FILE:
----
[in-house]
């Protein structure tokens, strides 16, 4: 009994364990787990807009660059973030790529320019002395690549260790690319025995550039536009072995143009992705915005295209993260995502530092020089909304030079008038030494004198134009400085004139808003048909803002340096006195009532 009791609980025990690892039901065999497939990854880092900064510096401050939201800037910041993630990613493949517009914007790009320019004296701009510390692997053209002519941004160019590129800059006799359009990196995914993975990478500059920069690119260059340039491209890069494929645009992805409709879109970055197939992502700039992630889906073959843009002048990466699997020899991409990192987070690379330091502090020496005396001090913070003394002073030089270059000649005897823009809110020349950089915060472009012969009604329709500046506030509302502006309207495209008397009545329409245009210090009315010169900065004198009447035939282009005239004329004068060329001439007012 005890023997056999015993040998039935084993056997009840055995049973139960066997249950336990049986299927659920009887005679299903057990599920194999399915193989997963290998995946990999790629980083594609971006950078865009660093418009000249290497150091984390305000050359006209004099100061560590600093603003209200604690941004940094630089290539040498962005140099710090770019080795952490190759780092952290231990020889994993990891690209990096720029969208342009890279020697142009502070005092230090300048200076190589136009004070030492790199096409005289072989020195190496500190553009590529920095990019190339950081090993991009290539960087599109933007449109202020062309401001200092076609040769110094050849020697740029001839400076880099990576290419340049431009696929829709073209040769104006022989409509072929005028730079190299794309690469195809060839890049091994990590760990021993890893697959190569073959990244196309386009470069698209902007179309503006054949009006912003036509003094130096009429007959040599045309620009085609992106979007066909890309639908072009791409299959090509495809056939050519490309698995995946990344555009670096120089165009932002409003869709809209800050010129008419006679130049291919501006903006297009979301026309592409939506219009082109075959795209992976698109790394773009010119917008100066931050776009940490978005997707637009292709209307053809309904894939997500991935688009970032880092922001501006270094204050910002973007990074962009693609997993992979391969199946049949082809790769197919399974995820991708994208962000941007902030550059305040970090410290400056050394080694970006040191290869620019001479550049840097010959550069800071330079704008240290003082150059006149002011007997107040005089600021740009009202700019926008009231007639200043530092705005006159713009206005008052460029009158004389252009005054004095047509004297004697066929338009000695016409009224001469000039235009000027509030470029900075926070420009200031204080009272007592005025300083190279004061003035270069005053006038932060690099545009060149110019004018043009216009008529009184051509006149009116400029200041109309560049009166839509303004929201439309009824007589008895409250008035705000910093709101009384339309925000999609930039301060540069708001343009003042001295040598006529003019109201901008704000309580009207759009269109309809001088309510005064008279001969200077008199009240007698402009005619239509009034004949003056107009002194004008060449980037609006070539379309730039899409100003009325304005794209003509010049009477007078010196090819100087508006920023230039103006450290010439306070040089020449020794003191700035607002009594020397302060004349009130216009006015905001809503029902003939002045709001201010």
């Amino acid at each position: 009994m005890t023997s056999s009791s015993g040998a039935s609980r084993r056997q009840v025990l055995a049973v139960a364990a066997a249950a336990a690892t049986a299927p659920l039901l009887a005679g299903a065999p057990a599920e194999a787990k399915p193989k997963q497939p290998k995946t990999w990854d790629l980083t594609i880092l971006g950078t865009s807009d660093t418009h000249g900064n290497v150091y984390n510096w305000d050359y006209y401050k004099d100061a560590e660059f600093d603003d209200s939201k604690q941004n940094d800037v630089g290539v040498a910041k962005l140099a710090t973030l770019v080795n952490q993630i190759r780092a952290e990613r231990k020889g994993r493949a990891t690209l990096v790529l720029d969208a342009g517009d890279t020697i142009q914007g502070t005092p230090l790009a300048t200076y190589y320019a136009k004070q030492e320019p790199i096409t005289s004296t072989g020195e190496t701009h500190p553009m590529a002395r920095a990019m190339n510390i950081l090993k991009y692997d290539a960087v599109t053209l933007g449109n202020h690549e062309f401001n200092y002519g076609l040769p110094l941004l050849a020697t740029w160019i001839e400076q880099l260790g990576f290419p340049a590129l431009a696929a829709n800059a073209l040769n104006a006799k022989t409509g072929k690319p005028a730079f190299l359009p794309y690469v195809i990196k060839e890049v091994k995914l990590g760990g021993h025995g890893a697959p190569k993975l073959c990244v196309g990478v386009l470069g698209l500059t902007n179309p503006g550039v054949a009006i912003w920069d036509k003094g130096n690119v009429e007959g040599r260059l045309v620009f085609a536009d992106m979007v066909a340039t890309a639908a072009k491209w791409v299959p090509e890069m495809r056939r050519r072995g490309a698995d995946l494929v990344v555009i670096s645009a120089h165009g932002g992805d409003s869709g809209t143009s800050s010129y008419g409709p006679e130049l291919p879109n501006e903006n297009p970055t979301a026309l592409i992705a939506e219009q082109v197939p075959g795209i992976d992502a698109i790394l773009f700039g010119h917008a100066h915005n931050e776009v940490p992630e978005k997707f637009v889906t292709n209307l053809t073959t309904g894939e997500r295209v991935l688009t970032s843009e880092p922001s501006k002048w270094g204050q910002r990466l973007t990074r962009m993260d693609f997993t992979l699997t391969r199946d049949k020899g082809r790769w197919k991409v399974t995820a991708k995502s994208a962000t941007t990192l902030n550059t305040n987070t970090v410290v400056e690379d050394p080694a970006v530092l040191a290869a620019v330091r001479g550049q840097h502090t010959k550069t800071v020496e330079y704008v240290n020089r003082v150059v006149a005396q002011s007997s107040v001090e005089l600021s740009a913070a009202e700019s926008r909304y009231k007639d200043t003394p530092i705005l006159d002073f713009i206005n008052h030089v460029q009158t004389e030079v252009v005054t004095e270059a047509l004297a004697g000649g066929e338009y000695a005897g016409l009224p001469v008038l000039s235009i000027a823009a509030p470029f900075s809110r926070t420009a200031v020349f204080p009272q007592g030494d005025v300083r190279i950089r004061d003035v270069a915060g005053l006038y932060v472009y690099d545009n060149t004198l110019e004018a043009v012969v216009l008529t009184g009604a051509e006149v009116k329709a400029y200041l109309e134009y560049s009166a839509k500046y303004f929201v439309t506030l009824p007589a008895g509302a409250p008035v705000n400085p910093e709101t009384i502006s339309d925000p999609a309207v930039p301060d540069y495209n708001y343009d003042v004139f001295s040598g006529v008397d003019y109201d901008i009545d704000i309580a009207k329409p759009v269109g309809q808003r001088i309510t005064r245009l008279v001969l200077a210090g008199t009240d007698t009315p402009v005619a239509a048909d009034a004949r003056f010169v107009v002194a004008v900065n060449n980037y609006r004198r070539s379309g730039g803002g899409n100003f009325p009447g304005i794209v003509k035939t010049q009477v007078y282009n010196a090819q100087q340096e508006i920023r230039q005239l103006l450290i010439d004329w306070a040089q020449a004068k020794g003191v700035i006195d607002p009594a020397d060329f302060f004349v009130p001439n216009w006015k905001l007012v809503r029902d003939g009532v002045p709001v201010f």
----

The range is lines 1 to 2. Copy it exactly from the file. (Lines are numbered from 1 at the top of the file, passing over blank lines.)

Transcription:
[in-house]
């Protein structure tokens, strides 16, 4: 009994364990787990807009660059973030790529320019002395690549260790690319025995550039536009072995143009992705915005295209993260995502530092020089909304030079008038030494004198134009400085004139808003048909803002340096006195009532 009791609980025990690892039901065999497939990854880092900064510096401050939201800037910041993630990613493949517009914007790009320019004296701009510390692997053209002519941004160019590129800059006799359009990196995914993975990478500059920069690119260059340039491209890069494929645009992805409709879109970055197939992502700039992630889906073959843009002048990466699997020899991409990192987070690379330091502090020496005396001090913070003394002073030089270059000649005897823009809110020349950089915060472009012969009604329709500046506030509302502006309207495209008397009545329409245009210090009315010169900065004198009447035939282009005239004329004068060329001439007012 005890023997056999015993040998039935084993056997009840055995049973139960066997249950336990049986299927659920009887005679299903057990599920194999399915193989997963290998995946990999790629980083594609971006950078865009660093418009000249290497150091984390305000050359006209004099100061560590600093603003209200604690941004940094630089290539040498962005140099710090770019080795952490190759780092952290231990020889994993990891690209990096720029969208342009890279020697142009502070005092230090300048200076190589136009004070030492790199096409005289072989020195190496500190553009590529920095990019190339950081090993991009290539960087599109933007449109202020062309401001200092076609040769110094050849020697740029001839400076880099990576290419340049431009696929829709073209040769104006022989409509072929005028730079190299794309690469195809060839890049091994990590760990021993890893697959190569073959990244196309386009470069698209902007179309503006054949009006912003036509003094130096009429007959040599045309620009085609992106979007066909890309639908072009791409299959090509495809056939050519490309698995995946990344555009670096120089165009932002409003869709809209800050010129008419006679130049291919501006903006297009979301026309592409939506219009082109075959795209992976698109790394773009010119917008100066931050776009940490978005997707637009292709209307053809309904894939997500991935688009970032880092922001501006270094204050910002973007990074962009693609997993992979391969199946049949082809790769197919399974995820991708994208962000941007902030550059305040970090410290400056050394080694970006040191290869620019001479550049840097010959550069800071330079704008240290003082150059006149002011007997107040005089600021740009009202700019926008009231007639200043530092705005006159713009206005008052460029009158004389252009005054004095047509004297004697066929338009000695016409009224001469000039235009000027509030470029900075926070420009200031204080009272007592005025300083190279004061003035270069005053006038932060690099545009060149110019004018043009216009008529009184051509006149009116400029200041109309560049009166839509303004929201439309009824007589008895409250008035705000910093709101009384339309925000999609930039301060540069708001343009003042001295040598006529003019109201901008704000309580009207759009269109309809001088309510005064008279001969200077008199009240007698402009005619239509009034004949003056107009002194004008060449980037609006070539379309730039899409100003009325304005794209003509010049009477007078010196090819100087508006920023230039103006450290010439306070040089020449020794003191700035607002009594020397302060004349009130216009006015905001809503029902003939002045709001201010």